While online holiday shopping is nothing new, more of us will be avoiding the malls and brick-and-mortar stores this year — which opens up big opportunities for cybercriminals. This, along with COVID-19, is expected to anchor most of the scam and phishing lures in circulation this season.
Since pandemic lockdowns began in early 2020, contactless transactions skyrocketed, and seasonal holiday shopping will likely continue that trend. According to a recent survey from CreditCards.com, more than 70 percent of Americans will make most of their holiday purchases online this year, compared with 51 percent in 2019.
Unfortunately, that also means we have to look forward to more cyberthreats trying to cash in on the spirit of gift-giving and charity donations during the holidays.
Meanwhile, we already know that COVID-19-related phishing scams skyrocketed 600 percent between February and March this year, shortly after the pandemic took hold across Europe and the U.S. This year, along with the usual garden-variety holiday scams, we’re likely to see more phishing attacks both directly and indirectly related to the pandemic.
Although phishing scams are likely to target consumers in volume during the holiday season, there are many versions, such as whale-phishing, that are designed to target high-level executives and other key individuals.
In fact, the majority of your remote employees who use either personal or corporate-owned devices probably encounter at least one of these scams every day. Even one successful breach could put your company’s data at risk, especially if a hacker manages to get a remote employee’s corporate login credentials.
It’s also important to note that while there are all kinds of complex online scams, many hackers go for the easiest targets — usually mobile users who lack robust security awareness and protection on their devices.
Top Phishing Scams to Watch For
Email Phishing: It’s hard to believe that email phishing scams are still around and just as successful as they’ve always been. Sure, they’re a tad more sophisticated than the mocked-up bank emails from 20 years ago, but their shtick is still the same: Convince the user there’s a problem with their bank account, online order, etc., and direct them to a fake website to enter their login credentials, which, of course, the hacker then steals for future use.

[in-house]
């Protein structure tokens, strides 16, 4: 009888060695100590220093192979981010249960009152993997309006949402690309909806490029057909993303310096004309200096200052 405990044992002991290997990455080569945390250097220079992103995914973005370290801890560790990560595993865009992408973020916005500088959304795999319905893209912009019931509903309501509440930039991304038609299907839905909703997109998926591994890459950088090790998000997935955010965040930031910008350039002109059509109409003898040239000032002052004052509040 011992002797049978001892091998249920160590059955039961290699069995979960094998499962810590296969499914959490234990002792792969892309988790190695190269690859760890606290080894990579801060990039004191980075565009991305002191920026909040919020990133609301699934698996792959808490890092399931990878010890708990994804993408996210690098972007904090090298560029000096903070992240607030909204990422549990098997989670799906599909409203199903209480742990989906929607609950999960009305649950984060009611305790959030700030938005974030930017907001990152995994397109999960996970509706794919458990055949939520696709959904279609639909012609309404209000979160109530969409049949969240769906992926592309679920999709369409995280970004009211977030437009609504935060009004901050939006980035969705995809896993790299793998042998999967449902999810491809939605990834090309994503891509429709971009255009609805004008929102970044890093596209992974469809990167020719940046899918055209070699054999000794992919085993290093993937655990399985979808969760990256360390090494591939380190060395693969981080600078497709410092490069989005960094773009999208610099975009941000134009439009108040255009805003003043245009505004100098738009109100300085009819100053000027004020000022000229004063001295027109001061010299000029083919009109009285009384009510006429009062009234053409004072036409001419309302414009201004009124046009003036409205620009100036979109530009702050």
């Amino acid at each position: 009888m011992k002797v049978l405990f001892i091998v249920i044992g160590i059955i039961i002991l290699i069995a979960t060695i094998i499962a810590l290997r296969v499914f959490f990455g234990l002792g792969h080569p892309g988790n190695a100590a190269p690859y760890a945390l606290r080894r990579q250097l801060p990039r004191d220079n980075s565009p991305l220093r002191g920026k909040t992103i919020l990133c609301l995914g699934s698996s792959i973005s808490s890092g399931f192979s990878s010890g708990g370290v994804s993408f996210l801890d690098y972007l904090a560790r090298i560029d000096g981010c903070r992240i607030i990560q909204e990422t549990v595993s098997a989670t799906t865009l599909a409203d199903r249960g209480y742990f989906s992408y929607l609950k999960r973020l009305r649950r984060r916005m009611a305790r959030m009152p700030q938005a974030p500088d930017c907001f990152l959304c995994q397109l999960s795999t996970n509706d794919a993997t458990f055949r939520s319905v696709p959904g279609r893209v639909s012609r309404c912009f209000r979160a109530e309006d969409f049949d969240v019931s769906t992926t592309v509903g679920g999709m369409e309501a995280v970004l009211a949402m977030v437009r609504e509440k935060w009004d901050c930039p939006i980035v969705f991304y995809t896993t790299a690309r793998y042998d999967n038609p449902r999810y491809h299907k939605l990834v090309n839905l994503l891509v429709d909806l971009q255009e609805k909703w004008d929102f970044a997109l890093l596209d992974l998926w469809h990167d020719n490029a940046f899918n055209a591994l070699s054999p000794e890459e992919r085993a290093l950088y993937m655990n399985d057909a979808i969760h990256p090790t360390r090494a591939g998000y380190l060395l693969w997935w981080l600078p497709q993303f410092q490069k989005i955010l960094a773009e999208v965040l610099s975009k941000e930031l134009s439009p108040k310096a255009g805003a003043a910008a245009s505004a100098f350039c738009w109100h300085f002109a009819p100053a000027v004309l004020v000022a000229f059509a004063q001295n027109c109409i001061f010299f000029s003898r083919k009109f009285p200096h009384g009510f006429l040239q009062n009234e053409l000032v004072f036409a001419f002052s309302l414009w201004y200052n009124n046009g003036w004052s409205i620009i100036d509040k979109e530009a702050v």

Spear-Phishing: Unlike most email phishing campaigns that cast a wide net, spear-phishing horns in on specific individuals — using personal details that can make these scams more believable. For example, let’s say a user recently booked a holiday home through a vacation reservations site. The next day, the user receives a message stating that there’s a problem with their recent reservation, with links to a fake website to update credit-card or other personal information.
Vishing: Voice-based phishing or “vishing” attacks can be highly deceiving. In this case, a hacker actually calls the user and tricks the person into giving the attacker their credentials or sharing other useful information. Remember that the Twitter hack from back in July actually started with a hacker calling a Twitter employee and convincing the person that he was a colleague. Little by little, the hacker was able to use employee credentials and company information gathered from the calls to gain access to some of the world’s most high-profile, verified Twitter accounts.
Smishing: Text-based or SMS “smishing” threats are also on the rise. In fact, according to Verizon’s 2020 Mobile Security Index, smishing attacks have increased from 2 percent to 13 percent in just the past year. In the pandemic era, with more people ordering online, smishing attacks frequently target users with fake delivery messages from carriers. They might convince the user that there’s a problem with the delivery, such as an insufficient address, and direct the user to a fake website to enter personal information. Now with the holiday season well underway, we’re likely to see these attacks continue to increase.
Avoid Unwanted Security ‘Presents’
So, how can consumers prevent hackers from gaining access to their personal and company apps and data? Like most prevention tips, awareness is key.
Staying alert is especially important nowadays when mobile users are constantly distracted by other things such as work, family, shopping and the millions of other things that demand our attention while we’re on our phones. The key is to know that these types of attacks are out there and avoid clicking on links sent to your email or phone.
If you get an authentic-looking message from a company you normally do business with, simply take the extra step and go directly to the website without clicking on the link in the message you received. If it’s legit, you’ll see the message on your account, and it will save you the potential risk of handing your credentials or personal information over to hackers.
For mobile-security professionals, now is always a great time to review your mobile security practices to better protect users from these scams. While it’s important to educate mobile employees, it’s up to IT to prevent hackers from getting through to them in the first place. At minimum, mobile security should include the ability to access a phishing URL database to immediately prevent known phishing attempts from coming across text and SMS messages, instant messages, social media and other modes of communication.
While phishing scams will probably always exist in some form, more of our daily life is now taking place on mobile devices, apps and social media. As we gear up for contactless holiday shopping and beyond, that’s where our security focus should be as well.
Brian Foster is senior vice president of product management at MobileIron.
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